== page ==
Three of the four playwrights—Skye Robinson Hillis, Beth Kander, and Meridith Friedman—are prolific women writers with impressive bodies of work; this is the first play written by Brian Mulholland. The winners were selected through a months-long process of reading 572 blinded submissions. Playwrights will hear their work in both rehearsal and live readings performed by some of our finest actors and observe an audience react to their work, often for the first time. Those famously discerning Ashland audiences provide insightful feedback during the talkbacks after each performance. Previous winning playwrights without exception have said they find this process to be invaluable in their creative efforts to bring their work to full production.
The staged readings are Wednesday through Sunday, October 21 to 25, with two readings of each winning play at 1:30 and 7:30 p.m. All performances are followed by a talkback moderated by ANPF 2008 winner and returning host playwright EM Lewis.
When the Oregon Shakespeare Festival’s artistic director Bill Rauch isn’t curating seasons of classic and original theater, he’s on the Rogue River with his family, rafting.
“There’s such a strong culture of outdoors: You can hike, you can raft in the summer, you can ski in the winter,” Rauch, a Harvard alum and seasoned director, said in a phone interview. “Ashland, even though it’s a small town of only 20,000 people, has the cultural amenities of much larger cities in terms of extraordinary restaurants, bed-and-breakfasts, galleries, and art house movie theaters. It’s part of the reason I fell in love: the best of a small town with a lot of the culture of a large city.”
A new translation effort aims to make all of Shakespeare’s plays comprehensible to today’s audiences
The Oregon Shakespeare Festival will announce next week that it has commissioned translations of all 39 of the Bard’s plays into modern English, with the idea of having them ready to perform in three years. Yes, translations—because Shakespeare’s English is so far removed from the English of 2015 that it often interferes with our own comprehension.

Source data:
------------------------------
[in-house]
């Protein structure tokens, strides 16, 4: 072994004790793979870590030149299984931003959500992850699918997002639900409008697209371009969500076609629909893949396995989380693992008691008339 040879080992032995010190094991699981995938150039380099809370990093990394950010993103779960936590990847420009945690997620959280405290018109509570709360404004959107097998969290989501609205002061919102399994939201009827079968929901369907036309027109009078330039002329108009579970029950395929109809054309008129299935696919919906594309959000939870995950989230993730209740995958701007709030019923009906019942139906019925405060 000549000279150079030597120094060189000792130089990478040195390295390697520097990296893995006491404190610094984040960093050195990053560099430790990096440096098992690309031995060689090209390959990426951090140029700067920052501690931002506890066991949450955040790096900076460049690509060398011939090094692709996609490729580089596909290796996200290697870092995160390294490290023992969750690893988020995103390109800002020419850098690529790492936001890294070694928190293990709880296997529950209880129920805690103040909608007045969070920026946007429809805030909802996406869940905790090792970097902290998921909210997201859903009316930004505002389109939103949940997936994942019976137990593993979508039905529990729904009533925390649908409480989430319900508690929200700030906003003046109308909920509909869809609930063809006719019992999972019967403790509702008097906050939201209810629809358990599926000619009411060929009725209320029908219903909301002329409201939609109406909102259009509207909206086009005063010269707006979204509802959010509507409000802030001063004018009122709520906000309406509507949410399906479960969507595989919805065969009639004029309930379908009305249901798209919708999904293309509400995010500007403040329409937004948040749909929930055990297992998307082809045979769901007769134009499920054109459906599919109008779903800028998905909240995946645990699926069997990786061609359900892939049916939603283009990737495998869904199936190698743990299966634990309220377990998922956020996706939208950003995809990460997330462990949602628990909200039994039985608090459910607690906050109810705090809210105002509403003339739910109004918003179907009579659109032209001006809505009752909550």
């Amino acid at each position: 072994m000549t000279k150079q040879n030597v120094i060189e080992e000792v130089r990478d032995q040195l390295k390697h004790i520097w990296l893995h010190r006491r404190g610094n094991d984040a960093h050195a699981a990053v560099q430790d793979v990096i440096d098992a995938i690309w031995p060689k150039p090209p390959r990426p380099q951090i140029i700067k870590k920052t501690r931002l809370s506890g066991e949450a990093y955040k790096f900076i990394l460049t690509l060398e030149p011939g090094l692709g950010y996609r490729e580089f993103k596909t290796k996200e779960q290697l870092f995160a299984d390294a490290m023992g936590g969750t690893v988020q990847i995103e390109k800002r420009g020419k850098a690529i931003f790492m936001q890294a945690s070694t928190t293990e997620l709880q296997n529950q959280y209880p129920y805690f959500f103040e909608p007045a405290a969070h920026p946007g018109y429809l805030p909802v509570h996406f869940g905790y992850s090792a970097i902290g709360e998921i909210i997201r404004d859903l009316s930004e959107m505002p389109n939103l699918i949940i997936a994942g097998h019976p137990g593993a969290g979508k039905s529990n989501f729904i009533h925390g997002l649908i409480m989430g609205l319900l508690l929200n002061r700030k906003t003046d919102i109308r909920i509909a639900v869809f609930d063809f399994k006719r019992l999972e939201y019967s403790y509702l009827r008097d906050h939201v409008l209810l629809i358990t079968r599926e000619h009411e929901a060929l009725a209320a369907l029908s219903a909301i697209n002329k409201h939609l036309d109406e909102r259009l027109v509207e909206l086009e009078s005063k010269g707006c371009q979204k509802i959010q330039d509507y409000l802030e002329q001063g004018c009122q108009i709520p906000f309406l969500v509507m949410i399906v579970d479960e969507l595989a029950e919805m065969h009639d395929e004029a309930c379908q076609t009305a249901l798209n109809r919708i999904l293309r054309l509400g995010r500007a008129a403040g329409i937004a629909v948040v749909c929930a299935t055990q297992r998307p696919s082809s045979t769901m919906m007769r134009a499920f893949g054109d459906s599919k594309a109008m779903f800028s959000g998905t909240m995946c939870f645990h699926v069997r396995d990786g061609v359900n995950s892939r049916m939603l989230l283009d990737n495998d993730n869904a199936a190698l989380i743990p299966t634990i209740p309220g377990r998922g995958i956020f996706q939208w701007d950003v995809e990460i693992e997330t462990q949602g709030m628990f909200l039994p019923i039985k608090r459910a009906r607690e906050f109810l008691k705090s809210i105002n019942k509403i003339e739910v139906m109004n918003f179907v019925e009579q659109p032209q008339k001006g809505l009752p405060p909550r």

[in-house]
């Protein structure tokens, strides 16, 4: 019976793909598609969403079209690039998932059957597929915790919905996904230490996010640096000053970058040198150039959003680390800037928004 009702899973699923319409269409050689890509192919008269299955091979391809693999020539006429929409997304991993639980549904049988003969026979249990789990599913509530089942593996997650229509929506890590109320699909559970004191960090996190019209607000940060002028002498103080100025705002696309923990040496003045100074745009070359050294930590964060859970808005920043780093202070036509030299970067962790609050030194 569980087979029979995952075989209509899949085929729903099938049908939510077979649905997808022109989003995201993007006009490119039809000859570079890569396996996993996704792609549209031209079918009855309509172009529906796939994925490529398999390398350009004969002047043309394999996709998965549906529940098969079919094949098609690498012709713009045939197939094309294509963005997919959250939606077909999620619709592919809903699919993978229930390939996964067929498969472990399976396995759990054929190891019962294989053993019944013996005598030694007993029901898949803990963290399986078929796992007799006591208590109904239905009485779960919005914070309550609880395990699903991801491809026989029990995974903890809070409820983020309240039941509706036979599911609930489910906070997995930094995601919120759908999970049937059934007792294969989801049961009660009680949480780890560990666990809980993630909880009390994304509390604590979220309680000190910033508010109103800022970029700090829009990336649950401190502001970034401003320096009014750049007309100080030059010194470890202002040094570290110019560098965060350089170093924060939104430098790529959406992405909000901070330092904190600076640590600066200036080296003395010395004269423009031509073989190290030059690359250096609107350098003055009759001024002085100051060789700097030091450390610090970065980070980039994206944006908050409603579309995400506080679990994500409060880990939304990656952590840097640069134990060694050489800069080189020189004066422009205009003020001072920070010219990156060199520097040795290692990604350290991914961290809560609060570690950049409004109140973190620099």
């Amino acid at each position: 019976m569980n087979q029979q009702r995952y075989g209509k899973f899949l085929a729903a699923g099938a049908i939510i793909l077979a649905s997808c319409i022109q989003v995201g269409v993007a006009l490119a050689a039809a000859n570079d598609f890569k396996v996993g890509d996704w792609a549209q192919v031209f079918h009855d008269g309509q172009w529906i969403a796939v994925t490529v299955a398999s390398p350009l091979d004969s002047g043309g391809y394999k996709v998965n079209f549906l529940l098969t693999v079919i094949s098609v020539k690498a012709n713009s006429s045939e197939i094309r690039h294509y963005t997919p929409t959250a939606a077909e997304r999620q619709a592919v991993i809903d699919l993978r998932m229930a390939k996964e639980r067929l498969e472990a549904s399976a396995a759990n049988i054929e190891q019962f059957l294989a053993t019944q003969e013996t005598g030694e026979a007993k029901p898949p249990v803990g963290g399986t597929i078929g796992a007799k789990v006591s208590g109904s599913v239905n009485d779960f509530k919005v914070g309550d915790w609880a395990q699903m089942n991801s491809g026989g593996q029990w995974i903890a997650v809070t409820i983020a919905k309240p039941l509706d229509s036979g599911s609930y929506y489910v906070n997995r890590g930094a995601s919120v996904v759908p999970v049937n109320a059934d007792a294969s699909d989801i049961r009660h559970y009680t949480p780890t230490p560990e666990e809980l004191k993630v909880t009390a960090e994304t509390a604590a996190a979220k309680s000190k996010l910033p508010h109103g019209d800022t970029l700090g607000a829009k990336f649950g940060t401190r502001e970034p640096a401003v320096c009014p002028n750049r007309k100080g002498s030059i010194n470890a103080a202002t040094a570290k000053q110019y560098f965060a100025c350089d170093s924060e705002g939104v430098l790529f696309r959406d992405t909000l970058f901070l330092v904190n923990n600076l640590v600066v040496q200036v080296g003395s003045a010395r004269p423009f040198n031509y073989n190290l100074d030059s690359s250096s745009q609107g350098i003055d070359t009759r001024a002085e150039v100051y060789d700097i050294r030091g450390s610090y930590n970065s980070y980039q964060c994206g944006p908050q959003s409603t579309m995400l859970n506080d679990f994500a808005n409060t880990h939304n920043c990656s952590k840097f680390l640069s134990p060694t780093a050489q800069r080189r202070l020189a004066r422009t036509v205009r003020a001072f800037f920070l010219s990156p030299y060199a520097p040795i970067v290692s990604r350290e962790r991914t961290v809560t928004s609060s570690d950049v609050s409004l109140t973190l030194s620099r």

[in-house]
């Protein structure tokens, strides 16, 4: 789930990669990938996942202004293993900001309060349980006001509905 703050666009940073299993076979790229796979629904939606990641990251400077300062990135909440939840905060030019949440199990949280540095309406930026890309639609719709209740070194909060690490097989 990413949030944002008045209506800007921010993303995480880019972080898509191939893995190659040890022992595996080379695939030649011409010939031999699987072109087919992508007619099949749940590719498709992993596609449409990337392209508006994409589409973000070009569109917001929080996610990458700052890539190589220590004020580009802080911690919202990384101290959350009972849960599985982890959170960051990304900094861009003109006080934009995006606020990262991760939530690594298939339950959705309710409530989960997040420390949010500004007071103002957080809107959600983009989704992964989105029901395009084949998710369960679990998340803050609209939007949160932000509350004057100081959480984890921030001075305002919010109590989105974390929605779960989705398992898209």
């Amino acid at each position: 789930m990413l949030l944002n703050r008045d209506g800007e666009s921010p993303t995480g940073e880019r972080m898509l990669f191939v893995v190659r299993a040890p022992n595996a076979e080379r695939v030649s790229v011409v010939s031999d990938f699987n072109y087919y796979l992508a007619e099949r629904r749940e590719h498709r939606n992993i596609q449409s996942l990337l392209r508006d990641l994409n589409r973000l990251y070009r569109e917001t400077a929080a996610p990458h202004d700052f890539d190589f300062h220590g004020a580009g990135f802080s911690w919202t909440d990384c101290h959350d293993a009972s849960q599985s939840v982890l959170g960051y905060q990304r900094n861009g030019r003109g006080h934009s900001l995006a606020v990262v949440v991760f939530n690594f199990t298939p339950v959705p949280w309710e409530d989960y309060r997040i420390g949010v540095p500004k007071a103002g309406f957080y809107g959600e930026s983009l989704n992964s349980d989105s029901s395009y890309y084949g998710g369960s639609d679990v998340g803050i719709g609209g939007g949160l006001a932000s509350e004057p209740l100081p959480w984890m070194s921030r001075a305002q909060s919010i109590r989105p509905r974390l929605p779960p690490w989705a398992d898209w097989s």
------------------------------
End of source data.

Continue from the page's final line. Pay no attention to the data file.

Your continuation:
ASHLAND, ORE. — A first-time visitor to the Oregon Shakespeare Festival might be struck by any number of things. The festival’s idyllic location in this small city surrounded by vistas of rolling hills. Or the splendid Tudor-style outdoor Elizabethan theater, just one of the three spaces where performances take place six days a week for more than seven months, for an impressive total of roughly 800 shows.
But even before visiting the festival, you might notice something unusual when you scan the website: It’s the rare theater site that you can navigate if your only language is Spanish.
Once settled in your seat, I suspect the first thing you’d notice would be the unusual ethnic and racial diversity onstage. The casting of men and women of color in prominent roles — whether it’s Nathan Detroit in “Guys and Dolls” or the titular prince in “Pericles,” both of which I saw this year portrayed (terrifically) by African-American men — is standard practice at the company and has been for many years.
With a Book, Music and Lyrics by Tony Award Winner Jason Robert Brown (“Urban Cowboy,” “Bridges of Madison County,” “Honeymoon in Vegas”) “The Last Five Years” is an intensely personal look at the relationship between writer Jamie Wellerstein and struggling actress Cathy Hiatt. The show’s unconventional structure lets Cathy tell her story backwards while Jamie tells his story chronologically; the two characters only meeting once, at their engagement and wedding in the middle of the show. Told predominately through song and from both points of view, this gem of a musical is an emotionally powerful and intimate tale about two ambitious New Yorkers in their twenties who fall in and out of love over the course of five years.
Reading, the Pennsylvania city whose name has become a byword for Rust Belt poverty, is the subject of not one but two new plays this year, Douglas Carter Beane’s “Shows for Days” and Lynn Nottage’s “Sweat.” But while Mr. Beane gave us a frothy farce about how he fell in love with theater by joining a local drama troupe, Ms. Nottage has chosen instead to take a searching look at the workers who lost their jobs when the factories of Reading started shutting down.
"The ensemble is exemplary, so uniformly excellent that I cannot point to a single performance as rising above the rest. To laud them individually would require another review. Let it be enough to say that each actor locates the rich humanity in his or her character, and transmits it to the audience with deceptive ease. When the play reaches its climax, we feel so swept up in the fracturing lives of the people onstage that the distance between that world and the real one it reflects with such searing precision has all but collapsed."